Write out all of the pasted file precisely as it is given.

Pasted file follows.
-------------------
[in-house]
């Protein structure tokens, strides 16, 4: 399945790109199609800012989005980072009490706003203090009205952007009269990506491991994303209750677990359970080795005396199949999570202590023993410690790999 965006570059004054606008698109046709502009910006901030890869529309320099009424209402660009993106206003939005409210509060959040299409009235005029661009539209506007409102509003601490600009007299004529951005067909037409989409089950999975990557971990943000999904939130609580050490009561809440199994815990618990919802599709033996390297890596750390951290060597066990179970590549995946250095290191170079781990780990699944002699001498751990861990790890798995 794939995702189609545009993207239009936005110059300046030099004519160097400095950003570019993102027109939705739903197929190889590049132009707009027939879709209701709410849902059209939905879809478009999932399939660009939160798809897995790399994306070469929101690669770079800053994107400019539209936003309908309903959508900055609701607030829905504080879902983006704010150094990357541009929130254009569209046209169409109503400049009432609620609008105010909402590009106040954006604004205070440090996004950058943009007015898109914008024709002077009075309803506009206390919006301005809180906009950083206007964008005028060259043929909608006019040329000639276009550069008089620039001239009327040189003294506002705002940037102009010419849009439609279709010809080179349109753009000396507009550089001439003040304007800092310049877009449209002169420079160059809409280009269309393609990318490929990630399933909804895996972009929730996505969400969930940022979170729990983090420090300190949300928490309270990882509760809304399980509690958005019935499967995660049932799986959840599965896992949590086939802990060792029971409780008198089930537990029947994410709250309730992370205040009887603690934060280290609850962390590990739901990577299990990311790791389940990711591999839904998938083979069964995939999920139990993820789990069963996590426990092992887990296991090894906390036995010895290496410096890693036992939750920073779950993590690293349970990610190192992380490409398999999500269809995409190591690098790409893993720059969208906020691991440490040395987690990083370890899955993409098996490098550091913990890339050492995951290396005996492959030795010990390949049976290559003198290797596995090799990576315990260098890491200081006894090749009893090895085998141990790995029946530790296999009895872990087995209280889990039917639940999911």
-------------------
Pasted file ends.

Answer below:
[in-house]
């Protein structure tokens, strides 16, 4: 399945790109199609800012989005980072009490706003203090009205952007009269990506491991994303209750677990359970080795005396199949999570202590023993410690790999 965006570059004054606008698109046709502009910006901030890869529309320099009424209402660009993106206003939005409210509060959040299409009235005029661009539209506007409102509003601490600009007299004529951005067909037409989409089950999975990557971990943000999904939130609580050490009561809440199994815990618990919802599709033996390297890596750390951290060597066990179970590549995946250095290191170079781990780990699944002699001498751990861990790890798995 794939995702189609545009993207239009936005110059300046030099004519160097400095950003570019993102027109939705739903197929190889590049132009707009027939879709209701709410849902059209939905879809478009999932399939660009939160798809897995790399994306070469929101690669770079800053994107400019539209936003309908309903959508900055609701607030829905504080879902983006704010150094990357541009929130254009569209046209169409109503400049009432609620609008105010909402590009106040954006604004205070440090996004950058943009007015898109914008024709002077009075309803506009206390919006301005809180906009950083206007964008005028060259043929909608006019040329000639276009550069008089620039001239009327040189003294506002705002940037102009010419849009439609279709010809080179349109753009000396507009550089001439003040304007800092310049877009449209002169420079160059809409280009269309393609990318490929990630399933909804895996972009929730996505969400969930940022979170729990983090420090300190949300928490309270990882509760809304399980509690958005019935499967995660049932799986959840599965896992949590086939802990060792029971409780008198089930537990029947994410709250309730992370205040009887603690934060280290609850962390590990739901990577299990990311790791389940990711591999839904998938083979069964995939999920139990993820789990069963996590426990092992887990296991090894906390036995010895290496410096890693036992939750920073779950993590690293349970990610190192992380490409398999999500269809995409190591690098790409893993720059969208906020691991440490040395987690990083370890899955993409098996490098550091913990890339050492995951290396005996492959030795010990390949049976290559003198290797596995090799990576315990260098890491200081006894090749009893090895085998141990790995029946530790296999009895872990087995209280889990039917639940999911």